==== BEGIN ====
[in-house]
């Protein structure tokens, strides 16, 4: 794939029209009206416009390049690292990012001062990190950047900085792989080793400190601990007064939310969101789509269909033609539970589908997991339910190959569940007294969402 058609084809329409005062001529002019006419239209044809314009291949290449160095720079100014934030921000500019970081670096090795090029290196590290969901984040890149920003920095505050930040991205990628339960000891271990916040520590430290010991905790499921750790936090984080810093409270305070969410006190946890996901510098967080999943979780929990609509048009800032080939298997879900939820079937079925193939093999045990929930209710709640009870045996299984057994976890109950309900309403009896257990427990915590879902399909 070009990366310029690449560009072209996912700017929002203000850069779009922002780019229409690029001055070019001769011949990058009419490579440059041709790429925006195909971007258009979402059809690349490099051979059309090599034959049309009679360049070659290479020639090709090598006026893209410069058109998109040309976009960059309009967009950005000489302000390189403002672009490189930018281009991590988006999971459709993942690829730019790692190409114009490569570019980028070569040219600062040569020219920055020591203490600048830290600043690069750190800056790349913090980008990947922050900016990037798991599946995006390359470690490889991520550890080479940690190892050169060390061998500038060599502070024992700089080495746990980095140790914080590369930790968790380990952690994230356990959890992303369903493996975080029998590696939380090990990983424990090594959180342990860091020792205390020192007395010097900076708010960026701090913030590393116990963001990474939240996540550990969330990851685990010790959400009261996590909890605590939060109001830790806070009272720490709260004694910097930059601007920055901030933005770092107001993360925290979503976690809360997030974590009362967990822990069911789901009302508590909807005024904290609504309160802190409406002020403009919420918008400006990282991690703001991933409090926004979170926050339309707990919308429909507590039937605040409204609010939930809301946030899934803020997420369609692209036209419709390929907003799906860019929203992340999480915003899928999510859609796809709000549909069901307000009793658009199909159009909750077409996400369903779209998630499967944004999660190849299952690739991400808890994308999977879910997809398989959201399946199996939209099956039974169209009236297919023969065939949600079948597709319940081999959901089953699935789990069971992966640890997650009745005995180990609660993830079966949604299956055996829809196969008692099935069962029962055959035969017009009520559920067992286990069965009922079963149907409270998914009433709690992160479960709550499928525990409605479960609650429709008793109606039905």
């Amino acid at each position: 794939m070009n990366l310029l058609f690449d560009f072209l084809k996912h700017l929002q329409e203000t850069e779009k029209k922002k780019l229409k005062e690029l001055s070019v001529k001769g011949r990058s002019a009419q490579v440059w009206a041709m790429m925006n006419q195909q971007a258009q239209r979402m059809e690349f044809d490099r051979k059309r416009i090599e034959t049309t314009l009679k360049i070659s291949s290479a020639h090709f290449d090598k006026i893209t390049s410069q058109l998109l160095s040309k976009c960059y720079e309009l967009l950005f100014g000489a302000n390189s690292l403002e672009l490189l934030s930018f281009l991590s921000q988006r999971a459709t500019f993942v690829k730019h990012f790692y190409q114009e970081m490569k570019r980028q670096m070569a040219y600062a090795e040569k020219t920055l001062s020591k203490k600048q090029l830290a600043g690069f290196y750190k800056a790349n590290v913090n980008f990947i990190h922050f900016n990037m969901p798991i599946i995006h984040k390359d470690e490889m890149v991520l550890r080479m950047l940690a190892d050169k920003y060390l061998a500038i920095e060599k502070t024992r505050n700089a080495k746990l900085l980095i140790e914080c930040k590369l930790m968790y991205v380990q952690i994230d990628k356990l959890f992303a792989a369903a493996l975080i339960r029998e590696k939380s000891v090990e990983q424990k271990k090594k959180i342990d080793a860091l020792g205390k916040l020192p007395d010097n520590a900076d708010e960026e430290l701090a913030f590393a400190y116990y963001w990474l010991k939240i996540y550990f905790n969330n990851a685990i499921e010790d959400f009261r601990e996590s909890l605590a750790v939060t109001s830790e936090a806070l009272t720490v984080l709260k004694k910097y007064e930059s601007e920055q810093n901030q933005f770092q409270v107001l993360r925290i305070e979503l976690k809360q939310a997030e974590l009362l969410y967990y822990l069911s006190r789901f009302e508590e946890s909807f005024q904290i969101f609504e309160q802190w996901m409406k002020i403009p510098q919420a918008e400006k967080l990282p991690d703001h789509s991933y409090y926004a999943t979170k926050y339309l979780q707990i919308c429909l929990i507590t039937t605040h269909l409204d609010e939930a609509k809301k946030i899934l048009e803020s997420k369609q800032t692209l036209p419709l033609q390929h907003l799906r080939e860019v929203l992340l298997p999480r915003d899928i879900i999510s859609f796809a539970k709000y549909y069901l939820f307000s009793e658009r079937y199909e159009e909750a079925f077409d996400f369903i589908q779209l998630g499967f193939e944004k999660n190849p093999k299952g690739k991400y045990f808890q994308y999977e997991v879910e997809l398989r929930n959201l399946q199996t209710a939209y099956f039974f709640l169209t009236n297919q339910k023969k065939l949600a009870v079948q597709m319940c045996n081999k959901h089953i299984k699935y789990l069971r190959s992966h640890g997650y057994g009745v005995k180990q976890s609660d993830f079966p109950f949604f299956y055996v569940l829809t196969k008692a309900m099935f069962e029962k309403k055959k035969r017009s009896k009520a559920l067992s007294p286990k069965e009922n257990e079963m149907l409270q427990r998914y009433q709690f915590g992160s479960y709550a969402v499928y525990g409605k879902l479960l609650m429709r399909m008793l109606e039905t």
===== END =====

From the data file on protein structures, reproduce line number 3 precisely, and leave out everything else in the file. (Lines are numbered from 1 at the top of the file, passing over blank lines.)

């Amino acid at each position: 794939m070009n990366l310029l058609f690449d560009f072209l084809k996912h700017l929002q329409e203000t850069e779009k029209k922002k780019l229409k005062e690029l001055s070019v001529k001769g011949r990058s002019a009419q490579v440059w009206a041709m790429m925006n006419q195909q971007a258009q239209r979402m059809e690349f044809d490099r051979k059309r416009i090599e034959t049309t314009l009679k360049i070659s291949s290479a020639h090709f290449d090598k006026i893209t390049s410069q058109l998109l160095s040309k976009c960059y720079e309009l967009l950005f100014g000489a302000n390189s690292l403002e672009l490189l934030s930018f281009l991590s921000q988006r999971a459709t500019f993942v690829k730019h990012f790692y190409q114009e970081m490569k570019r980028q670096m070569a040219y600062a090795e040569k020219t920055l001062s020591k203490k600048q090029l830290a600043g690069f290196y750190k800056a790349n590290v913090n980008f990947i990190h922050f900016n990037m969901p798991i599946i995006h984040k390359d470690e490889m890149v991520l550890r080479m950047l940690a190892d050169k920003y060390l061998a500038i920095e060599k502070t024992r505050n700089a080495k746990l900085l980095i140790e914080c930040k590369l930790m968790y991205v380990q952690i994230d990628k356990l959890f992303a792989a369903a493996l975080i339960r029998e590696k939380s000891v090990e990983q424990k271990k090594k959180i342990d080793a860091l020792g205390k916040l020192p007395d010097n520590a900076d708010e960026e430290l701090a913030f590393a400190y116990y963001w990474l010991k939240i996540y550990f905790n969330n990851a685990i499921e010790d959400f009261r601990e996590s909890l605590a750790v939060t109001s830790e936090a806070l009272t720490v984080l709260k004694k910097y007064e930059s601007e920055q810093n901030q933005f770092q409270v107001l993360r925290i305070e979503l976690k809360q939310a997030e974590l009362l969410y967990y822990l069911s006190r789901f009302e508590e946890s909807f005024q904290i969101f609504e309160q802190w996901m409406k002020i403009p510098q919420a918008e400006k967080l990282p991690d703001h789509s991933y409090y926004a999943t979170k926050y339309l979780q707990i919308c429909l929990i507590t039937t605040h269909l409204d609010e939930a609509k809301k946030i899934l048009e803020s997420k369609q800032t692209l036209p419709l033609q390929h907003l799906r080939e860019v929203l992340l298997p999480r915003d899928i879900i999510s859609f796809a539970k709000y549909y069901l939820f307000s009793e658009r079937y199909e159009e909750a079925f077409d996400f369903i589908q779209l998630g499967f193939e944004k999660n190849p093999k299952g690739k991400y045990f808890q994308y999977e997991v879910e997809l398989r929930n959201l399946q199996t209710a939209y099956f039974f709640l169209t009236n297919q339910k023969k065939l949600a009870v079948q597709m319940c045996n081999k959901h089953i299984k699935y789990l069971r190959s992966h640890g997650y057994g009745v005995k180990q976890s609660d993830f079966p109950f949604f299956y055996v569940l829809t196969k008692a309900m099935f069962e029962k309403k055959k035969r017009s009896k009520a559920l067992s007294p286990k069965e009922n257990e079963m149907l409270q427990r998914y009433q709690f915590g992160s479960y709550a969402v499928y525990g409605k879902l479960l609650m429709r399909m008793l109606e039905t």